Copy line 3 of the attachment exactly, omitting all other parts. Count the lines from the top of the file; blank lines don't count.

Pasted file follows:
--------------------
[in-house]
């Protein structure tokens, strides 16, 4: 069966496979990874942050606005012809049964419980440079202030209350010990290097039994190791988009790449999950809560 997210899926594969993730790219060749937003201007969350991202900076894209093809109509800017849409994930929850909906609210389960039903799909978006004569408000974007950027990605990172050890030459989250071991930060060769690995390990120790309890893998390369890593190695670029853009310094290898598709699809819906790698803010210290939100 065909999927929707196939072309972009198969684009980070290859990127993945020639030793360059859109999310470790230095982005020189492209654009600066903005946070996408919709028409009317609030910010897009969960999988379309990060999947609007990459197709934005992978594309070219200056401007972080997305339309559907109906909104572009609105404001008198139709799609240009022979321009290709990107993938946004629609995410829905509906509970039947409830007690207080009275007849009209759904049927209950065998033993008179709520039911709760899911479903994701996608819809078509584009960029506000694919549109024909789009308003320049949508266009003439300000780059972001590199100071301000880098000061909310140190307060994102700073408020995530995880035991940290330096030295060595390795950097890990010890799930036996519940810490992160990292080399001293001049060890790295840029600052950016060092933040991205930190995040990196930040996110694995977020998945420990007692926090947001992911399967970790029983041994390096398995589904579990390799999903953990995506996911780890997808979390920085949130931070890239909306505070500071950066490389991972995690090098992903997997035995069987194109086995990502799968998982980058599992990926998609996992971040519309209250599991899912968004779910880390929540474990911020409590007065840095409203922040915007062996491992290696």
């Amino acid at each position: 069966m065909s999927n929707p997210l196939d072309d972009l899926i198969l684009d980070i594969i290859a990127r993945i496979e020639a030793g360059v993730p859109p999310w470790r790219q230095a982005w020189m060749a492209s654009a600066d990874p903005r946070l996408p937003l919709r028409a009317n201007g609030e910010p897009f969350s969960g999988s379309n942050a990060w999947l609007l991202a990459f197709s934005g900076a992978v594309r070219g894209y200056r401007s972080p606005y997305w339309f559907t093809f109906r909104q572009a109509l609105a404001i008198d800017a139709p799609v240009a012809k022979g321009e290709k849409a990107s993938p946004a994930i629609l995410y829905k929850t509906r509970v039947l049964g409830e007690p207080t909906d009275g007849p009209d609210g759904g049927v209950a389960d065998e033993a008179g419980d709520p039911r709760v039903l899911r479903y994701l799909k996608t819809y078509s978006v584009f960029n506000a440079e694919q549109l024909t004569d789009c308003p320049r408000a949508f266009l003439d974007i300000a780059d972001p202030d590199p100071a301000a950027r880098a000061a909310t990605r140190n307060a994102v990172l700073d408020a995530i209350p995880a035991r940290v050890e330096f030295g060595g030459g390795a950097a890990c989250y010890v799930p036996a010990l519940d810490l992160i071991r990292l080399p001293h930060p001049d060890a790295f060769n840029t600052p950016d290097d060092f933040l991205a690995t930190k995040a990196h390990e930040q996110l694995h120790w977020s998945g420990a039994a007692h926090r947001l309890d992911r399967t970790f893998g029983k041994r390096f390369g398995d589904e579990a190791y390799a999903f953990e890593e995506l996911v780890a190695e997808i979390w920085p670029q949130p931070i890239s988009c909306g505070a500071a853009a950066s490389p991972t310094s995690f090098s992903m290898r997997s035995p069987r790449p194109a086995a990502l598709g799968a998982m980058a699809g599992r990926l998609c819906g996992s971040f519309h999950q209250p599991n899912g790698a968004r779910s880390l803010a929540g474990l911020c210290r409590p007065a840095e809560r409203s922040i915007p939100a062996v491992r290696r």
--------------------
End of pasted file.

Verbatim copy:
């Amino acid at each position: 069966m065909s999927n929707p997210l196939d072309d972009l899926i198969l684009d980070i594969i290859a990127r993945i496979e020639a030793g360059v993730p859109p999310w470790r790219q230095a982005w020189m060749a492209s654009a600066d990874p903005r946070l996408p937003l919709r028409a009317n201007g609030e910010p897009f969350s969960g999988s379309n942050a990060w999947l609007l991202a990459f197709s934005g900076a992978v594309r070219g894209y200056r401007s972080p606005y997305w339309f559907t093809f109906r909104q572009a109509l609105a404001i008198d800017a139709p799609v240009a012809k022979g321009e290709k849409a990107s993938p946004a994930i629609l995410y829905k929850t509906r509970v039947l049964g409830e007690p207080t909906d009275g007849p009209d609210g759904g049927v209950a389960d065998e033993a008179g419980d709520p039911r709760v039903l899911r479903y994701l799909k996608t819809y078509s978006v584009f960029n506000a440079e694919q549109l024909t004569d789009c308003p320049r408000a949508f266009l003439d974007i300000a780059d972001p202030d590199p100071a301000a950027r880098a000061a909310t990605r140190n307060a994102v990172l700073d408020a995530i209350p995880a035991r940290v050890e330096f030295g060595g030459g390795a950097a890990c989250y010890v799930p036996a010990l519940d810490l992160i071991r990292l080399p001293h930060p001049d060890a790295f060769n840029t600052p950016d290097d060092f933040l991205a690995t930190k995040a990196h390990e930040q996110l694995h120790w977020s998945g420990a039994a007692h926090r947001l309890d992911r399967t970790f893998g029983k041994r390096f390369g398995d589904e579990a190791y390799a999903f953990e890593e995506l996911v780890a190695e997808i979390w920085p670029q949130p931070i890239s988009c909306g505070a500071a853009a950066s490389p991972t310094s995690f090098s992903m290898r997997s035995p069987r790449p194109a086995a990502l598709g799968a998982m980058a699809g599992r990926l998609c819906g996992s971040f519309h999950q209250p599991n899912g790698a968004r779910s880390l803010a929540g474990l911020c210290r409590p007065a840095e809560r409203s922040i915007p939100a062996v491992r290696r």